Woman on laptop in car refinancing auto loan.

How to Refinance a Car Loan

Hanna Kielar5-minute read
December 30, 2021


If you took out a car loan and then improved your credit score, you may be paying more for your vehicle than you need.

This guide reviews how to refinance a car loan and what you should do before considering taking out a new loan. Refinancing could save thousands of dollars in interest, lower your monthly payment and improve your credit score in the long term. 

When You Should Refinance A Car Loan

Your financial situation may have changed since you took out your original loan, but when is the right time to refinance your car?

You may be making more money, meaning you’re able to pay off a loan quicker. Or, your money could be tight and you’re now needing to reduce your monthly payments. When you decide to take this route, make sure you’re addressing your current needs so that you find the right loan.

The following scenarios may make refinancing a good option for you.

  • Your credit score has improved. Auto lenders use credit ratings to calculate how much risk is involved in a loan. If you have proven that you pay your bills consistently, you may be able to secure better loan rates and save money.
  • Interest rates are better. Because lenders can offer different rates depending on what the Federal Reserve does and other economic factors, you could get a better interest rate by waiting for the right time. A lower interest rate can save you thousands of dollars over the life of the loan.
  • Your financial situation has changed. You may have changed jobs, gotten married or had children since you took on the original debt. Life changes have an impact on what you can afford each month and refinancing allows you to seek loan terms that are more aligned with your financial goals.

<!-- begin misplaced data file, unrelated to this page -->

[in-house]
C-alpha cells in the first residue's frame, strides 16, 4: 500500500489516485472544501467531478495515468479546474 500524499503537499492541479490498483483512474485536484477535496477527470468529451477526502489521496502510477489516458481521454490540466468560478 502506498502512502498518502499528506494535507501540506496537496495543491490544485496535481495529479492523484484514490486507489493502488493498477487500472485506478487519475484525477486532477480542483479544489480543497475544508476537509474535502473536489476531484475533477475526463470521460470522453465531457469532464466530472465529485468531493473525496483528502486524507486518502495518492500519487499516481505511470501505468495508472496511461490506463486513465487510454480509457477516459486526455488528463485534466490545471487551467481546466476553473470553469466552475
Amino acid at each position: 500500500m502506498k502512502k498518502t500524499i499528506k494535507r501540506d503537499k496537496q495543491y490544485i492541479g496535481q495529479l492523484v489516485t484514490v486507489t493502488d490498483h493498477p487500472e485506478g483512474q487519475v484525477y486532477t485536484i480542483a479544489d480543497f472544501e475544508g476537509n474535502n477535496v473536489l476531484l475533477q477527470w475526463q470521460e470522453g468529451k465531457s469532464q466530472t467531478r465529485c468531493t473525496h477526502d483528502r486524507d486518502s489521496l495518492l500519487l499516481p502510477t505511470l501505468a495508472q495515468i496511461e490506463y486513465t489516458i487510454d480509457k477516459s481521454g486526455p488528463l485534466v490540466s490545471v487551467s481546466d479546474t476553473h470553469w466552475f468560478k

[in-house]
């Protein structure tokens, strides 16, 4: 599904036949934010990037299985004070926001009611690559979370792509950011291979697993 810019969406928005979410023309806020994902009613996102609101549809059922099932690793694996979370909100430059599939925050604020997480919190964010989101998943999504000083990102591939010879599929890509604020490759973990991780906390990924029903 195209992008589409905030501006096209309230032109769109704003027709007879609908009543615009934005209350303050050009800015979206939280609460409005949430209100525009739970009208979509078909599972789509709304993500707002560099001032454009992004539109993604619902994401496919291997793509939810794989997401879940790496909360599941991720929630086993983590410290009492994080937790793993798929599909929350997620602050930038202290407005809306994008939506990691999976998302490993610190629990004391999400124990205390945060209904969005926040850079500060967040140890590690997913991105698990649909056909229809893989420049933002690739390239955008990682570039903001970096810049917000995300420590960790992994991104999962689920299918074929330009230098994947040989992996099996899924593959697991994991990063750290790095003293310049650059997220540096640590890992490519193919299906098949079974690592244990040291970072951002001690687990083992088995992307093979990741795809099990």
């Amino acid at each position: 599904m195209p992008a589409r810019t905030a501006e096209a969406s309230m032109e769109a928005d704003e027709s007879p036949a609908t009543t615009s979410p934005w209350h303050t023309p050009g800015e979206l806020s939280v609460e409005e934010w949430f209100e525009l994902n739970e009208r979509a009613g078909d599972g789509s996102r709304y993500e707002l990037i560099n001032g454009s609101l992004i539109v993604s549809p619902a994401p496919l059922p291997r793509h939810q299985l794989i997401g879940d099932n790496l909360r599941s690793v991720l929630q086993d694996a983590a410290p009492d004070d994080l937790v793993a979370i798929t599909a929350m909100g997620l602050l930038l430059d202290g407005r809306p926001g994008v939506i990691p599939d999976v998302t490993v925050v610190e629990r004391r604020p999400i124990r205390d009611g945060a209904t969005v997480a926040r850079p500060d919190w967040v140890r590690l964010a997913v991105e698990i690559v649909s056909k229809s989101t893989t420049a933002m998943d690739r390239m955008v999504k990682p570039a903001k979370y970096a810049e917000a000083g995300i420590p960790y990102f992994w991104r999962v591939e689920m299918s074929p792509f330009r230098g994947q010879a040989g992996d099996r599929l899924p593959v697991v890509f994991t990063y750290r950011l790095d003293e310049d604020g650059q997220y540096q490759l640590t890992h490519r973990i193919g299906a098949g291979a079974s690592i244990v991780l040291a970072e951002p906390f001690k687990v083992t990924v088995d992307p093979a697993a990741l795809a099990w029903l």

• You have no prepayment penalties on your original loan. It’s important to check the terms of your original loan to see if you’re going to be penalized for paying the loan off early. This could mean refinancing isn’t worth it. When you’re calculating the cost of your new loan to see how much you’d save, don’t forget to include any prepayment penalties when factoring the difference.
  • Your car meets refinancing requirements. Check with lenders to see what their requirements are for refinance loans. Most lenders have mileage and age requirements and typically won’t refinance your loan if you have over 100,000 miles on the vehicle, have a salvage title, or the vehicle is too old. Your specific lender may have additional requirements.

How To Refinance An Auto Loan

The best way to refinance a car is to do your homework and plan ahead. Following these steps can also improve your chance of being approved for the right loan.